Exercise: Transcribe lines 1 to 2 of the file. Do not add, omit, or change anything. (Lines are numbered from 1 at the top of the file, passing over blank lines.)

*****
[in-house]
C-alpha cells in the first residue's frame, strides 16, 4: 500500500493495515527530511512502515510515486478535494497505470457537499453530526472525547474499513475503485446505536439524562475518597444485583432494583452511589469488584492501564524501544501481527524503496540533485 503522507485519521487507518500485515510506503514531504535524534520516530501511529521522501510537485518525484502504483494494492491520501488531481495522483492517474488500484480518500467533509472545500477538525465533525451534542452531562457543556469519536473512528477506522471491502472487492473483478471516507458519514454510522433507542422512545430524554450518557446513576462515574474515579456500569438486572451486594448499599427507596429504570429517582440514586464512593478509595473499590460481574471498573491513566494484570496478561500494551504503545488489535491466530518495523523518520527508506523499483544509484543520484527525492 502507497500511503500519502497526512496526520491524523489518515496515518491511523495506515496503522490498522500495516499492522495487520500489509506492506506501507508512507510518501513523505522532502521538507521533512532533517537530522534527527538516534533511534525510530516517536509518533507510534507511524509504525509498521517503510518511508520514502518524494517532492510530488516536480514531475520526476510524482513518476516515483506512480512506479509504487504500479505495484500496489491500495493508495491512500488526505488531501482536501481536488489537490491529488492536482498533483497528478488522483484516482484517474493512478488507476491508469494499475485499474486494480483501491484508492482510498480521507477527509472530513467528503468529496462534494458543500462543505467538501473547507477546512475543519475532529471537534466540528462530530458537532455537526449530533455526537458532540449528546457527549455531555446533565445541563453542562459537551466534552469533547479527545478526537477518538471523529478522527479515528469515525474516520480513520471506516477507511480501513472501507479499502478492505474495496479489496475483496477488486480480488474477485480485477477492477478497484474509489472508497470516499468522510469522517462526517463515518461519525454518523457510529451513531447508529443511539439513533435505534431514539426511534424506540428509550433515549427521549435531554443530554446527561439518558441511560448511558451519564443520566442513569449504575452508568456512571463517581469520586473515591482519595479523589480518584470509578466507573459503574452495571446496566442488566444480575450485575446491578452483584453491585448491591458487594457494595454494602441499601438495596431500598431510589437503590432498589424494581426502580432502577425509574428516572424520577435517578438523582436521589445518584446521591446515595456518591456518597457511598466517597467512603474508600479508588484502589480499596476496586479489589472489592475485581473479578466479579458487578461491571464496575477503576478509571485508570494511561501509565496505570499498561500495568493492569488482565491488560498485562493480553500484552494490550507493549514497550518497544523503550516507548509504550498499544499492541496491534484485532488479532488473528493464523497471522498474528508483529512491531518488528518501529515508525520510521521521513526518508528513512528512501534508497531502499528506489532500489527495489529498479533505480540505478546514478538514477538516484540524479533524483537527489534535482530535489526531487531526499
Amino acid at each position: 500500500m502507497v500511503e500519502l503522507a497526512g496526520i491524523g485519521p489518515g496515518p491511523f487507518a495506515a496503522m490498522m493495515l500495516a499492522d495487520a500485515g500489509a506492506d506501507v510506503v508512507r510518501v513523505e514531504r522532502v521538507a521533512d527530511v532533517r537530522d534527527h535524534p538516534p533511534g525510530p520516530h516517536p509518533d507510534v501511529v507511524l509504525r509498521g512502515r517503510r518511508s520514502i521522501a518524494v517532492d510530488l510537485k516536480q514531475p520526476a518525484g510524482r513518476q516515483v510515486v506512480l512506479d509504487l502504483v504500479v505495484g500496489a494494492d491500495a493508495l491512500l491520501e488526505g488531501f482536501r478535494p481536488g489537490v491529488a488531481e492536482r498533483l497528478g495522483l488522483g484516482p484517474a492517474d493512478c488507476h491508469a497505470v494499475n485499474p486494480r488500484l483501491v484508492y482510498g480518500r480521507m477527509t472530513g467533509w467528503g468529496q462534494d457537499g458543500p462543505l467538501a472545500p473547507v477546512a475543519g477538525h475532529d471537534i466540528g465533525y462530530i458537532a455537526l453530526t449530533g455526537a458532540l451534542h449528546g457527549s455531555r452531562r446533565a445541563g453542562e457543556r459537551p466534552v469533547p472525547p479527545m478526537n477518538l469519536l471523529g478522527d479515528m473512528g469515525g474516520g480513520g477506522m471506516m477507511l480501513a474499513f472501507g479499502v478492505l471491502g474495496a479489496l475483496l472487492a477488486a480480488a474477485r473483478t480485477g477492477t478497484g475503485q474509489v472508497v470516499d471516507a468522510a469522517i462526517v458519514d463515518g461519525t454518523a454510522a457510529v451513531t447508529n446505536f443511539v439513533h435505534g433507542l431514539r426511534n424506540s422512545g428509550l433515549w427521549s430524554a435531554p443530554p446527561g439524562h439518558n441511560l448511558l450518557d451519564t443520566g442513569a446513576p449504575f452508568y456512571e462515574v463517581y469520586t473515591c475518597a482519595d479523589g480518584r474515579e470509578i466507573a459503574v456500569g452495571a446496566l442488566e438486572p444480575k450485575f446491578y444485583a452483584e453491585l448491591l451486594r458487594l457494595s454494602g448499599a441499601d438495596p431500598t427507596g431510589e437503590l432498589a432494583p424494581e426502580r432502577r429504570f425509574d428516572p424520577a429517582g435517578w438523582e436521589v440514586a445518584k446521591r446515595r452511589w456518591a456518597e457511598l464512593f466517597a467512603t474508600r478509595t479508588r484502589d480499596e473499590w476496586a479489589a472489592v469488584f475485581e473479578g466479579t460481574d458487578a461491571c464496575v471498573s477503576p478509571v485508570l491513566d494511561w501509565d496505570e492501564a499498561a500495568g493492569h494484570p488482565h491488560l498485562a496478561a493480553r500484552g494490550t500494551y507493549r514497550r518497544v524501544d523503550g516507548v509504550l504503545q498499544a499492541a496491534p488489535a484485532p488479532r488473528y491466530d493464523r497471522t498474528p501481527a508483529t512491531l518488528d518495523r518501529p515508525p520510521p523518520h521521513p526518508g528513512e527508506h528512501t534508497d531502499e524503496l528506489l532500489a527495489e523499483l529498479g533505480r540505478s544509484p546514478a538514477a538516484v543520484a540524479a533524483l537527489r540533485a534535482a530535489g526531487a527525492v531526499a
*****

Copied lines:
[in-house]
C-alpha cells in the first residue's frame, strides 16, 4: 500500500493495515527530511512502515510515486478535494497505470457537499453530526472525547474499513475503485446505536439524562475518597444485583432494583452511589469488584492501564524501544501481527524503496540533485 503522507485519521487507518500485515510506503514531504535524534520516530501511529521522501510537485518525484502504483494494492491520501488531481495522483492517474488500484480518500467533509472545500477538525465533525451534542452531562457543556469519536473512528477506522471491502472487492473483478471516507458519514454510522433507542422512545430524554450518557446513576462515574474515579456500569438486572451486594448499599427507596429504570429517582440514586464512593478509595473499590460481574471498573491513566494484570496478561500494551504503545488489535491466530518495523523518520527508506523499483544509484543520484527525492 502507497500511503500519502497526512496526520491524523489518515496515518491511523495506515496503522490498522500495516499492522495487520500489509506492506506501507508512507510518501513523505522532502521538507521533512532533517537530522534527527538516534533511534525510530516517536509518533507510534507511524509504525509498521517503510518511508520514502518524494517532492510530488516536480514531475520526476510524482513518476516515483506512480512506479509504487504500479505495484500496489491500495493508495491512500488526505488531501482536501481536488489537490491529488492536482498533483497528478488522483484516482484517474493512478488507476491508469494499475485499474486494480483501491484508492482510498480521507477527509472530513467528503468529496462534494458543500462543505467538501473547507477546512475543519475532529471537534466540528462530530458537532455537526449530533455526537458532540449528546457527549455531555446533565445541563453542562459537551466534552469533547479527545478526537477518538471523529478522527479515528469515525474516520480513520471506516477507511480501513472501507479499502478492505474495496479489496475483496477488486480480488474477485480485477477492477478497484474509489472508497470516499468522510469522517462526517463515518461519525454518523457510529451513531447508529443511539439513533435505534431514539426511534424506540428509550433515549427521549435531554443530554446527561439518558441511560448511558451519564443520566442513569449504575452508568456512571463517581469520586473515591482519595479523589480518584470509578466507573459503574452495571446496566442488566444480575450485575446491578452483584453491585448491591458487594457494595454494602441499601438495596431500598431510589437503590432498589424494581426502580432502577425509574428516572424520577435517578438523582436521589445518584446521591446515595456518591456518597457511598466517597467512603474508600479508588484502589480499596476496586479489589472489592475485581473479578466479579458487578461491571464496575477503576478509571485508570494511561501509565496505570499498561500495568493492569488482565491488560498485562493480553500484552494490550507493549514497550518497544523503550516507548509504550498499544499492541496491534484485532488479532488473528493464523497471522498474528508483529512491531518488528518501529515508525520510521521521513526518508528513512528512501534508497531502499528506489532500489527495489529498479533505480540505478546514478538514477538516484540524479533524483537527489534535482530535489526531487531526499